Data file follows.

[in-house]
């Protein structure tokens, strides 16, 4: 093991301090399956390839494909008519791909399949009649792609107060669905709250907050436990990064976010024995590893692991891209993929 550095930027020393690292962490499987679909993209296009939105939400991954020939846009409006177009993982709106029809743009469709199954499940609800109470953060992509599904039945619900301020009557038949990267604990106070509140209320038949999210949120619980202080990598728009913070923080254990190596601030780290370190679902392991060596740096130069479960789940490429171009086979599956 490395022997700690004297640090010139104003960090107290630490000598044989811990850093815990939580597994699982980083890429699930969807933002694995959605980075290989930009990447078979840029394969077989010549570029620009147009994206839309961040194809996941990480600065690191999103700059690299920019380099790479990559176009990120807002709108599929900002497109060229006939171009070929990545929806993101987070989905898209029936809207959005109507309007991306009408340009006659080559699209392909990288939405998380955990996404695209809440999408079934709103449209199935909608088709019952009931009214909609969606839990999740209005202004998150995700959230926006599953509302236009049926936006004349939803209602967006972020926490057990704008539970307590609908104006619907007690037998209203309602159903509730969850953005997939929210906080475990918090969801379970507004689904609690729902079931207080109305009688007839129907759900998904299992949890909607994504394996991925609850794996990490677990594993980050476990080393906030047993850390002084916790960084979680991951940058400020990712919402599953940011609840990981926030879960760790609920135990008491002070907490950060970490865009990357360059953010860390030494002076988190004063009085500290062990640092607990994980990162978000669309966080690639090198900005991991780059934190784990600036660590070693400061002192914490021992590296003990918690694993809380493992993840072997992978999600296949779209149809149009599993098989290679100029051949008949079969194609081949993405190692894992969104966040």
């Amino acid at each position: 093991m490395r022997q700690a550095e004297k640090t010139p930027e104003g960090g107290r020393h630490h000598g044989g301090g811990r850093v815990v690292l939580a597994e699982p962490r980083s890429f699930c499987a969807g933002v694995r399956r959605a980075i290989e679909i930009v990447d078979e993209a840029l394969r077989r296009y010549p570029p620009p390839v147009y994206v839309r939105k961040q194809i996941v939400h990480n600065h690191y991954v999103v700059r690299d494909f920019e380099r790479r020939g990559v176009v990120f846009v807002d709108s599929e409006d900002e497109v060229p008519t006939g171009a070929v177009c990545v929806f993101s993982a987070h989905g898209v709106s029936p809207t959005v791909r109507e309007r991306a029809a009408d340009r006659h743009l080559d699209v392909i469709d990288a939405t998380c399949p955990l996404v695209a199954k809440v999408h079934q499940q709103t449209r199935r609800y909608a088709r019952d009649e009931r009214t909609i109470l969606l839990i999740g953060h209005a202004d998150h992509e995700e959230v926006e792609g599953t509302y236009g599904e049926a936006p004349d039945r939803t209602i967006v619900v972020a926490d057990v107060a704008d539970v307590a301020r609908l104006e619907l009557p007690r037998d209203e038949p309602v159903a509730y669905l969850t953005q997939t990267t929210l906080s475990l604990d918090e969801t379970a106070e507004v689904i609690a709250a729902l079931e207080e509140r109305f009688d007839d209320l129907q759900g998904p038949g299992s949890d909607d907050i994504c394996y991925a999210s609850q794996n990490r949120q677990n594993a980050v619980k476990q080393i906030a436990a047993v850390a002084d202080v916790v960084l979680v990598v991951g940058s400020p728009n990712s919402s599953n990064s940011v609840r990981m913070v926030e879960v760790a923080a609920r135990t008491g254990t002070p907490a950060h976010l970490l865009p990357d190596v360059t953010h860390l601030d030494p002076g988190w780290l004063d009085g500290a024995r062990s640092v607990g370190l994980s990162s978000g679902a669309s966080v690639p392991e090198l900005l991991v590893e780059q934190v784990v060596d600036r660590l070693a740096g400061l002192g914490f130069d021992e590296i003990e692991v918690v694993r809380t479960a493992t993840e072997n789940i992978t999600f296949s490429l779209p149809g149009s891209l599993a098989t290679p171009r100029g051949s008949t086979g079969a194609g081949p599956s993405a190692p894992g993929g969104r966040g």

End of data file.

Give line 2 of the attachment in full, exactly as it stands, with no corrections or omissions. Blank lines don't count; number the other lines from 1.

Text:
């Protein structure tokens, strides 16, 4: 093991301090399956390839494909008519791909399949009649792609107060669905709250907050436990990064976010024995590893692991891209993929 550095930027020393690292962490499987679909993209296009939105939400991954020939846009409006177009993982709106029809743009469709199954499940609800109470953060992509599904039945619900301020009557038949990267604990106070509140209320038949999210949120619980202080990598728009913070923080254990190596601030780290370190679902392991060596740096130069479960789940490429171009086979599956 490395022997700690004297640090010139104003960090107290630490000598044989811990850093815990939580597994699982980083890429699930969807933002694995959605980075290989930009990447078979840029394969077989010549570029620009147009994206839309961040194809996941990480600065690191999103700059690299920019380099790479990559176009990120807002709108599929900002497109060229006939171009070929990545929806993101987070989905898209029936809207959005109507309007991306009408340009006659080559699209392909990288939405998380955990996404695209809440999408079934709103449209199935909608088709019952009931009214909609969606839990999740209005202004998150995700959230926006599953509302236009049926936006004349939803209602967006972020926490057990704008539970307590609908104006619907007690037998209203309602159903509730969850953005997939929210906080475990918090969801379970507004689904609690729902079931207080109305009688007839129907759900998904299992949890909607994504394996991925609850794996990490677990594993980050476990080393906030047993850390002084916790960084979680991951940058400020990712919402599953940011609840990981926030879960760790609920135990008491002070907490950060970490865009990357360059953010860390030494002076988190004063009085500290062990640092607990994980990162978000669309966080690639090198900005991991780059934190784990600036660590070693400061002192914490021992590296003990918690694993809380493992993840072997992978999600296949779209149809149009599993098989290679100029051949008949079969194609081949993405190692894992969104966040």